(d)The bill is passed in the house in which it was proposed.
(c) The bill is referred to the other House and is passed.
(b)The bill is referred to the president of India.The consent of the President, results in the enactment of a bill into a law. But if the president does not sign it, it can withhold or refuse to give assent to the bill (other than money bill), passed by the parliament.The president can send the bill back for reconsiderations. And if it is passed again by the
parliament, the president is bound to give his assent to the bill. But there is no time limit to send the bill back for reconsideration. Hence, the president can keep the bill pending with him without any time constant.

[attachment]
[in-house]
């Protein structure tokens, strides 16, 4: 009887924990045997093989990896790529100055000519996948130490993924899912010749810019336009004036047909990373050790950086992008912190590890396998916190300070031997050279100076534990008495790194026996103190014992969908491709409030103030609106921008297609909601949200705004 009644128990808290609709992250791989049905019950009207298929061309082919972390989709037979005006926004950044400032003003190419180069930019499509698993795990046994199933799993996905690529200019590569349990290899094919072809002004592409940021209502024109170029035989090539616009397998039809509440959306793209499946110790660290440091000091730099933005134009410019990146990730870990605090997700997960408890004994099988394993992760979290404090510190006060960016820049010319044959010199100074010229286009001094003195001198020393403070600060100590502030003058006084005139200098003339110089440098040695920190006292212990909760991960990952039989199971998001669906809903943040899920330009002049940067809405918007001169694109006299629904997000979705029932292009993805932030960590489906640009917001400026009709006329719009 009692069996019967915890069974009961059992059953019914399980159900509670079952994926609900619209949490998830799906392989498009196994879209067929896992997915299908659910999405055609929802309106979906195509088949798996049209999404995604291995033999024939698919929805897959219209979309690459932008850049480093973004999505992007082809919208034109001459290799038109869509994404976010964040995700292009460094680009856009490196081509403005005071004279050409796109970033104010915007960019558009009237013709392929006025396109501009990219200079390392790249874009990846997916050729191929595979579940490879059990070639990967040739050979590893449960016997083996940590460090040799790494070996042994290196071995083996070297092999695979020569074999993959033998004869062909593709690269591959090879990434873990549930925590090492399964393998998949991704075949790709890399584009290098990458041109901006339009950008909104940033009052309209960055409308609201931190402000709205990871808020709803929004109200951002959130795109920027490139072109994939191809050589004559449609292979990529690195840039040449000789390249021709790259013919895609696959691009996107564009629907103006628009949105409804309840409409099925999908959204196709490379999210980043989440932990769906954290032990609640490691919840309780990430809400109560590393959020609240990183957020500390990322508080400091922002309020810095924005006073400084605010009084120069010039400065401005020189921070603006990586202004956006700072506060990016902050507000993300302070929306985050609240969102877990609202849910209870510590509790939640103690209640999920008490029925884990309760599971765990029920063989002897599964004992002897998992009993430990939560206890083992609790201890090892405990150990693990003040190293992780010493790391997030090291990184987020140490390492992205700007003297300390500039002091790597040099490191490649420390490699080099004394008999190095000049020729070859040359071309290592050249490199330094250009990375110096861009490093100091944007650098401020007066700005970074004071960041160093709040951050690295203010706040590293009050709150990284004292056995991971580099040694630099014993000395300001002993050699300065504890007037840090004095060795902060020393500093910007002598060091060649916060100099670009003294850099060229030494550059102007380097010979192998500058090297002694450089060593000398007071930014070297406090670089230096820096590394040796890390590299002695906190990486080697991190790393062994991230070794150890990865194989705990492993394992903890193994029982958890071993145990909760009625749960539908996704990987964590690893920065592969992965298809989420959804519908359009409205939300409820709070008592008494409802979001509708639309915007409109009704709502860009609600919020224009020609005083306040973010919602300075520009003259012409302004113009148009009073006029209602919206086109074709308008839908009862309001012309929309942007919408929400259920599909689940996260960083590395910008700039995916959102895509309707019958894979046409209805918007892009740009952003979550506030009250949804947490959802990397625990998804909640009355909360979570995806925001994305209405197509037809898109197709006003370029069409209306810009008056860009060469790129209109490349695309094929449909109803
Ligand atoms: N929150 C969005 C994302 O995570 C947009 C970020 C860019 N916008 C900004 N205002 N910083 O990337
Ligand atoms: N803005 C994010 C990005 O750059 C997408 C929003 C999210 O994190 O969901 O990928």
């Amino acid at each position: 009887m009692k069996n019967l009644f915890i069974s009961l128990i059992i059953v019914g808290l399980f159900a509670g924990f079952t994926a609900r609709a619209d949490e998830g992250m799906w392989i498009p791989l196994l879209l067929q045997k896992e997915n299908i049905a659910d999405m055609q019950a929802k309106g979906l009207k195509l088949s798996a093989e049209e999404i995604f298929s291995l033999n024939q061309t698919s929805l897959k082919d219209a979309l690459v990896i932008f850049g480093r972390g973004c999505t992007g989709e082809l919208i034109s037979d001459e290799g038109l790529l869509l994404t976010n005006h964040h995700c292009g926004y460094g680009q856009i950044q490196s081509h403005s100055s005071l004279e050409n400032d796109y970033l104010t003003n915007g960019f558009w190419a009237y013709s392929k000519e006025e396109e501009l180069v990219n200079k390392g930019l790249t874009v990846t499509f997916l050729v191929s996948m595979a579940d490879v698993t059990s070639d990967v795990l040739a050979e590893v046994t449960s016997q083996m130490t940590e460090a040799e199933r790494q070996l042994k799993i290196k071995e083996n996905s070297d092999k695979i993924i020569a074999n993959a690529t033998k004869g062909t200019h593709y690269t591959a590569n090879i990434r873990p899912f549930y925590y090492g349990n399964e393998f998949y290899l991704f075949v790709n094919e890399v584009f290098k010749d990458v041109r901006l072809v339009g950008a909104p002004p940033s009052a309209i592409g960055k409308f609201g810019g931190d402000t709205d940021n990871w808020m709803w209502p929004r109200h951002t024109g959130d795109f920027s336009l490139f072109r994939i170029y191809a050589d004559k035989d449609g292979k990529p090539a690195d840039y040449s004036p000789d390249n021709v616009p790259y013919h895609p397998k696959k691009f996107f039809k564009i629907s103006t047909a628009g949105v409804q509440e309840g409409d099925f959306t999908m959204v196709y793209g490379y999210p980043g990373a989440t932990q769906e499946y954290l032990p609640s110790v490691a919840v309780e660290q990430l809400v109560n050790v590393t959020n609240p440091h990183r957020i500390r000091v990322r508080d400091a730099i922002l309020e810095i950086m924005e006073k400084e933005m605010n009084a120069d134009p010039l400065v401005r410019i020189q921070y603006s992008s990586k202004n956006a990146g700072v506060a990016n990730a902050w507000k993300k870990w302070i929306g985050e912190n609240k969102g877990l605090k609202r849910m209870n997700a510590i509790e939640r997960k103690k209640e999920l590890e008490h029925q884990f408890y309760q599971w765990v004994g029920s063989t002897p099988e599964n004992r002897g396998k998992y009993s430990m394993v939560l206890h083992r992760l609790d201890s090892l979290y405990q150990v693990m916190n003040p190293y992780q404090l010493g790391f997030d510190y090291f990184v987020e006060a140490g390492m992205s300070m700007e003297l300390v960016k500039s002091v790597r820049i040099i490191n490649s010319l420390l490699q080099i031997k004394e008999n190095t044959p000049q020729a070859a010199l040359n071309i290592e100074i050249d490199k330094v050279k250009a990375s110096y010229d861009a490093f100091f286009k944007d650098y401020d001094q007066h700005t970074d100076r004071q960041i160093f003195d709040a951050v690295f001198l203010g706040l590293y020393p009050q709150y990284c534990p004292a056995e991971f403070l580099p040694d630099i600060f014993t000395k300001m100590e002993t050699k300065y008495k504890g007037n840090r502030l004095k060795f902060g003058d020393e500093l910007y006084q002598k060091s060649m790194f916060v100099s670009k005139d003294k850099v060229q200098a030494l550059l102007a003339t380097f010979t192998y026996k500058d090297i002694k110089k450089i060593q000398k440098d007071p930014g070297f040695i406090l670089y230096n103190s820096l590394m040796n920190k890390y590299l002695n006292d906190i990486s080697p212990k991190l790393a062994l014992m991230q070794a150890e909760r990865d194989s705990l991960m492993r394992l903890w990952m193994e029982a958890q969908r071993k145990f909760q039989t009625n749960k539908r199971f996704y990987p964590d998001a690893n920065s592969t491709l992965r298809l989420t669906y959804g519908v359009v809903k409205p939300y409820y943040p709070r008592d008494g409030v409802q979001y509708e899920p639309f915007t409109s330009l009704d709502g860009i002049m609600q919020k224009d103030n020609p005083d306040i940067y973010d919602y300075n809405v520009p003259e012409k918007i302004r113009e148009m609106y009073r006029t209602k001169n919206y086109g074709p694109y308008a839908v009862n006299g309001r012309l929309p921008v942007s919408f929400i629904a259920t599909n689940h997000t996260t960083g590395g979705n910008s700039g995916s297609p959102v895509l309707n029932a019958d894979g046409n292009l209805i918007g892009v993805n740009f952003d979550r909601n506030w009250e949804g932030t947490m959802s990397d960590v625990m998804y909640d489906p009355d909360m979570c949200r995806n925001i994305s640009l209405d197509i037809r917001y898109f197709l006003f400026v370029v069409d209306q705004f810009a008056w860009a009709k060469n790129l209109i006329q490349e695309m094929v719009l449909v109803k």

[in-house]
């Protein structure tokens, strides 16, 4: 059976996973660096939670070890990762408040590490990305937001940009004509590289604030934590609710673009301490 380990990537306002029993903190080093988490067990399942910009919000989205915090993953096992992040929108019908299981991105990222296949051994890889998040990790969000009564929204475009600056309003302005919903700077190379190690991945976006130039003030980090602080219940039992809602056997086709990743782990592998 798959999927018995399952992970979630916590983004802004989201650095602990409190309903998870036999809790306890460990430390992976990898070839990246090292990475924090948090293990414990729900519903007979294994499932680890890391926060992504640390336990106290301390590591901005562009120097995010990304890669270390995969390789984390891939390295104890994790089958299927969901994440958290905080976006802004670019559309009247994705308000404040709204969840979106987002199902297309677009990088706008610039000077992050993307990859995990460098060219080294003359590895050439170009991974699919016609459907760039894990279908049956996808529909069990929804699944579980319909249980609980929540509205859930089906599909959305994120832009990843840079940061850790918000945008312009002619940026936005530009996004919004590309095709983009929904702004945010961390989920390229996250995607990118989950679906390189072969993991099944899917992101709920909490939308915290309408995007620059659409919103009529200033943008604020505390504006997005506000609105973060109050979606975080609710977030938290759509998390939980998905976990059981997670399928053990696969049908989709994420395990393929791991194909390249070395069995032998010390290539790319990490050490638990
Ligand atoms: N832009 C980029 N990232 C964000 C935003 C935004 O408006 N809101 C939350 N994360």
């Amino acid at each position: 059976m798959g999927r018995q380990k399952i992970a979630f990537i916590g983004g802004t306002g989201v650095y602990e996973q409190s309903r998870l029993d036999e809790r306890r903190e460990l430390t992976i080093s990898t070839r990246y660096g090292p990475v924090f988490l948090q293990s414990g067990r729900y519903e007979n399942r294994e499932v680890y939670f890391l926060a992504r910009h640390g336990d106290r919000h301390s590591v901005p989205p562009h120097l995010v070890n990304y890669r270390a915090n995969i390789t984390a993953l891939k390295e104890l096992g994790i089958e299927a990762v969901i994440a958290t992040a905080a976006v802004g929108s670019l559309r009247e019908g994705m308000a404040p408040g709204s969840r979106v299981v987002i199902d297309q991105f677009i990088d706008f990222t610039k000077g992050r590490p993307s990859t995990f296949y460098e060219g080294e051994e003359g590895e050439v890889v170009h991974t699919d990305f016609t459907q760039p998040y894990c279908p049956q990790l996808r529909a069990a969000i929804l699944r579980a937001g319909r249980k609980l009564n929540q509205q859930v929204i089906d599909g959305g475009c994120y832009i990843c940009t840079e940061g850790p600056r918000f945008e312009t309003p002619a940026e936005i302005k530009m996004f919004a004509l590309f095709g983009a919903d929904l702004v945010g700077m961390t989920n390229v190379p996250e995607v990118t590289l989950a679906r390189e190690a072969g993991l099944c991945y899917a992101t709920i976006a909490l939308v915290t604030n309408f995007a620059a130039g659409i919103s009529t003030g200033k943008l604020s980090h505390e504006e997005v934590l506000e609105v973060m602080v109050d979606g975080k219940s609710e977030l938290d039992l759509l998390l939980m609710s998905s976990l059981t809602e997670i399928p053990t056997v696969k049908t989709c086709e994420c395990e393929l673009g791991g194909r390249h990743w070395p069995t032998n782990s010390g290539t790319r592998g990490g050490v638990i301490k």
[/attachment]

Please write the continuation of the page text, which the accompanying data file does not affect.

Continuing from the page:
Q10. How has the system of parliament committee affected the overseeing and appraisal of legislation by the parliament?

Answer 10:

 The parliament meets only for sessions, hence it has limited time to consider bill in depth.
 The parliament committee have been set up since 1983 in the various departments to public accounts committee, etc.
 The committee include business advisory committees, estimate committee, the public accounts committee.
 These committees have reduced the burden of parliament as they gather whole information on the bill and can ask any member to appear before it.
 After that committee sends its report, the parliament debates on it as well as provide some necessary recommendations and approve it.
 Without the approval of parliament, no bill can become a law, but any suggestion is rarely rejected.